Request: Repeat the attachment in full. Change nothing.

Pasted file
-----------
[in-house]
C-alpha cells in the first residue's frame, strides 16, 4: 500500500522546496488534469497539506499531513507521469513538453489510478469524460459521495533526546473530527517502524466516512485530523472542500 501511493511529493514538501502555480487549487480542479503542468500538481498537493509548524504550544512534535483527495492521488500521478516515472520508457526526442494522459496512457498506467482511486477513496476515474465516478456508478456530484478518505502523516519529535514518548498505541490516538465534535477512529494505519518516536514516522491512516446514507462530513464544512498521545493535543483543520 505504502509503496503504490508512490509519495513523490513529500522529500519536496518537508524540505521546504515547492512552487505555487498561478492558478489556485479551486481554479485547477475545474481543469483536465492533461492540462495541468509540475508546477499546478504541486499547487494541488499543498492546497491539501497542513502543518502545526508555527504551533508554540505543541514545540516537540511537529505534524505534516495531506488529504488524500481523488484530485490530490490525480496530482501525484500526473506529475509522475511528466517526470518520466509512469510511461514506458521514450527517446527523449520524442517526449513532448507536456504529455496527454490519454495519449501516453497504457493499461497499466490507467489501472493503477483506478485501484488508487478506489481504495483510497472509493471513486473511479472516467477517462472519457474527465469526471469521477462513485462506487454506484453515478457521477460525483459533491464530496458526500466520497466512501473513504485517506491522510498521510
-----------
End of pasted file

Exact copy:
[in-house]
C-alpha cells in the first residue's frame, strides 16, 4: 500500500522546496488534469497539506499531513507521469513538453489510478469524460459521495533526546473530527517502524466516512485530523472542500 501511493511529493514538501502555480487549487480542479503542468500538481498537493509548524504550544512534535483527495492521488500521478516515472520508457526526442494522459496512457498506467482511486477513496476515474465516478456508478456530484478518505502523516519529535514518548498505541490516538465534535477512529494505519518516536514516522491512516446514507462530513464544512498521545493535543483543520 505504502509503496503504490508512490509519495513523490513529500522529500519536496518537508524540505521546504515547492512552487505555487498561478492558478489556485479551486481554479485547477475545474481543469483536465492533461492540462495541468509540475508546477499546478504541486499547487494541488499543498492546497491539501497542513502543518502545526508555527504551533508554540505543541514545540516537540511537529505534524505534516495531506488529504488524500481523488484530485490530490490525480496530482501525484500526473506529475509522475511528466517526470518520466509512469510511461514506458521514450527517446527523449520524442517526449513532448507536456504529455496527454490519454495519449501516453497504457493499461497499466490507467489501472493503477483506478485501484488508487478506489481504495483510497472509493471513486473511479472516467477517462472519457474527465469526471469521477462513485462506487454506484453515478457521477460525483459533491464530496458526500466520497466512501473513504485517506491522510498521510